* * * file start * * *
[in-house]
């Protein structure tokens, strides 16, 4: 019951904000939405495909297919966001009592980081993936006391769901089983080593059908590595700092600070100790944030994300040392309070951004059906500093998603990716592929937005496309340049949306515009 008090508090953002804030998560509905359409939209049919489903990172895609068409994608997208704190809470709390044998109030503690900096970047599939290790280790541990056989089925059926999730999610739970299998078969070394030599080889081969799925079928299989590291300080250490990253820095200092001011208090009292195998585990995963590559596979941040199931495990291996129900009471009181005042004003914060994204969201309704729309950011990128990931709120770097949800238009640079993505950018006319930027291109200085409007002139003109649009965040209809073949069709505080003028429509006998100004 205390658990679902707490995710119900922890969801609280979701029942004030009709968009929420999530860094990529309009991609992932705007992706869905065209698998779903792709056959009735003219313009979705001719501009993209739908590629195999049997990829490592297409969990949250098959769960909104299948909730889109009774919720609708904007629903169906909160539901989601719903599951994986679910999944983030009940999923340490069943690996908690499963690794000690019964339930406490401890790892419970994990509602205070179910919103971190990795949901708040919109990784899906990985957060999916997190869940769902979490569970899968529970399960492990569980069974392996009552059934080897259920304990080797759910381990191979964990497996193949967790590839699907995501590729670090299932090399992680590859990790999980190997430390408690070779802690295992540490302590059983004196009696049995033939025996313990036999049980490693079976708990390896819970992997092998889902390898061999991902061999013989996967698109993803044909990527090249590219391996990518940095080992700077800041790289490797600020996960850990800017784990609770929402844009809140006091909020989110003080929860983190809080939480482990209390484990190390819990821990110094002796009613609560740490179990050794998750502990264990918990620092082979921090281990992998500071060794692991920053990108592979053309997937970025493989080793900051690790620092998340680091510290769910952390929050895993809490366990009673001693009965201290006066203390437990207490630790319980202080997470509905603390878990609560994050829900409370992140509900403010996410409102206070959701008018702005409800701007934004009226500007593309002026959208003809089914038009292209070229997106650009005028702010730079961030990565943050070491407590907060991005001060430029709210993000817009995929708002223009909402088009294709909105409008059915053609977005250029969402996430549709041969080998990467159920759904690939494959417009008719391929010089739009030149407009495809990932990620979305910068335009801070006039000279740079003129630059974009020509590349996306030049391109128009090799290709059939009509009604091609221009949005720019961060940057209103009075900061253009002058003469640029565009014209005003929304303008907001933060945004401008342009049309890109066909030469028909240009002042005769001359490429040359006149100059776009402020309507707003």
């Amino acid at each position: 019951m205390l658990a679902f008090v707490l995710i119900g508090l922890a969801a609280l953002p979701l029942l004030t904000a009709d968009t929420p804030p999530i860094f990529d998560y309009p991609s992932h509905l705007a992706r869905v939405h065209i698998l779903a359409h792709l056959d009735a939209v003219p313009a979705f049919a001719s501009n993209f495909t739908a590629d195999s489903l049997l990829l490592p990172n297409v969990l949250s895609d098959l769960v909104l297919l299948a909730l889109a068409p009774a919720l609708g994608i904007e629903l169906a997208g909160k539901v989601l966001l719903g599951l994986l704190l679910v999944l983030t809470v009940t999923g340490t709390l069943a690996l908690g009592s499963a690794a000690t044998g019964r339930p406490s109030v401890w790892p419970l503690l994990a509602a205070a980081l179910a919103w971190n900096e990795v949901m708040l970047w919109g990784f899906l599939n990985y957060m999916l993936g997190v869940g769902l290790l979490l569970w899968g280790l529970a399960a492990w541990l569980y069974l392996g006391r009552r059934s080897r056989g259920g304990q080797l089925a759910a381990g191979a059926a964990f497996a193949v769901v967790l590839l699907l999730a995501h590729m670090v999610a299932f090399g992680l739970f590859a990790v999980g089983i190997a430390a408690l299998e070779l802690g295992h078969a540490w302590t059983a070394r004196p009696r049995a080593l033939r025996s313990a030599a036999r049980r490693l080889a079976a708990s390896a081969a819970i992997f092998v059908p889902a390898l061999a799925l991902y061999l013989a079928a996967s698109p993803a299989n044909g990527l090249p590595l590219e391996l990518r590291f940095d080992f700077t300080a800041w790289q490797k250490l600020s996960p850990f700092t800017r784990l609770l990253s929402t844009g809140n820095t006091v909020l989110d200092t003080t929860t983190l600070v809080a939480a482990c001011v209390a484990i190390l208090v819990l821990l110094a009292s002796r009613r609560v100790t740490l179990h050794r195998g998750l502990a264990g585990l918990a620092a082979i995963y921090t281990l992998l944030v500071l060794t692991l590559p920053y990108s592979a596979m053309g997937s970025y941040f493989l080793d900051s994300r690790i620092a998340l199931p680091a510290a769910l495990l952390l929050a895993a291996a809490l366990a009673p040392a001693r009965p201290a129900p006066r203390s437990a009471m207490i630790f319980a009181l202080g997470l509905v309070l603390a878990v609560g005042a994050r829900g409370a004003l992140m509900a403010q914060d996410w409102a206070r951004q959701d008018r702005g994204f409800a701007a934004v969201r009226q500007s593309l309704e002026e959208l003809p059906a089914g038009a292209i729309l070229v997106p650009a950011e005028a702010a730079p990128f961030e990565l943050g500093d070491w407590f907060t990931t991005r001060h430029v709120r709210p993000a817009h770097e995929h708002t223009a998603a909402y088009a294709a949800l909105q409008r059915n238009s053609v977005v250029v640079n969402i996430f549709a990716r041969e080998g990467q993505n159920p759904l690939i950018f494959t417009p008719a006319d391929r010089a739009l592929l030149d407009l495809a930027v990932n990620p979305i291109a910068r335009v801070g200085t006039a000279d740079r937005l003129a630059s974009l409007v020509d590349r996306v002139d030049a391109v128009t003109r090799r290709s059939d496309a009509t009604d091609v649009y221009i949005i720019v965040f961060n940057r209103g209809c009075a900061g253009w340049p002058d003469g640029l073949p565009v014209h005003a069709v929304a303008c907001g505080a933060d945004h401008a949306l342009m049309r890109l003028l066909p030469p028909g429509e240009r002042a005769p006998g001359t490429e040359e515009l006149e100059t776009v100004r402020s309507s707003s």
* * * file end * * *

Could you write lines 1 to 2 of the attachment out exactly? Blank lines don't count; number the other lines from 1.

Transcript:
[in-house]
């Protein structure tokens, strides 16, 4: 019951904000939405495909297919966001009592980081993936006391769901089983080593059908590595700092600070100790944030994300040392309070951004059906500093998603990716592929937005496309340049949306515009 008090508090953002804030998560509905359409939209049919489903990172895609068409994608997208704190809470709390044998109030503690900096970047599939290790280790541990056989089925059926999730999610739970299998078969070394030599080889081969799925079928299989590291300080250490990253820095200092001011208090009292195998585990995963590559596979941040199931495990291996129900009471009181005042004003914060994204969201309704729309950011990128990931709120770097949800238009640079993505950018006319930027291109200085409007002139003109649009965040209809073949069709505080003028429509006998100004 205390658990679902707490995710119900922890969801609280979701029942004030009709968009929420999530860094990529309009991609992932705007992706869905065209698998779903792709056959009735003219313009979705001719501009993209739908590629195999049997990829490592297409969990949250098959769960909104299948909730889109009774919720609708904007629903169906909160539901989601719903599951994986679910999944983030009940999923340490069943690996908690499963690794000690019964339930406490401890790892419970994990509602205070179910919103971190990795949901708040919109990784899906990985957060999916997190869940769902979490569970899968529970399960492990569980069974392996009552059934080897259920304990080797759910381990191979964990497996193949967790590839699907995501590729670090299932090399992680590859990790999980190997430390408690070779802690295992540490302590059983004196009696049995033939025996313990036999049980490693079976708990390896819970992997092998889902390898061999991902061999013989996967698109993803044909990527090249590219391996990518940095080992700077800041790289490797600020996960850990800017784990609770929402844009809140006091909020989110003080929860983190809080939480482990209390484990190390819990821990110094002796009613609560740490179990050794998750502990264990918990620092082979921090281990992998500071060794692991920053990108592979053309997937970025493989080793900051690790620092998340680091510290769910952390929050895993809490366990009673001693009965201290006066203390437990207490630790319980202080997470509905603390878990609560994050829900409370992140509900403010996410409102206070959701008018702005409800701007934004009226500007593309002026959208003809089914038009292209070229997106650009005028702010730079961030990565943050070491407590907060991005001060430029709210993000817009995929708002223009909402088009294709909105409008059915053609977005250029969402996430549709041969080998990467159920759904690939494959417009008719391929010089739009030149407009495809990932990620979305910068335009801070006039000279740079003129630059974009020509590349996306030049391109128009090799290709059939009509009604091609221009949005720019961060940057209103009075900061253009002058003469640029565009014209005003929304303008907001933060945004401008342009049309890109066909030469028909240009002042005769001359490429040359006149100059776009402020309507707003």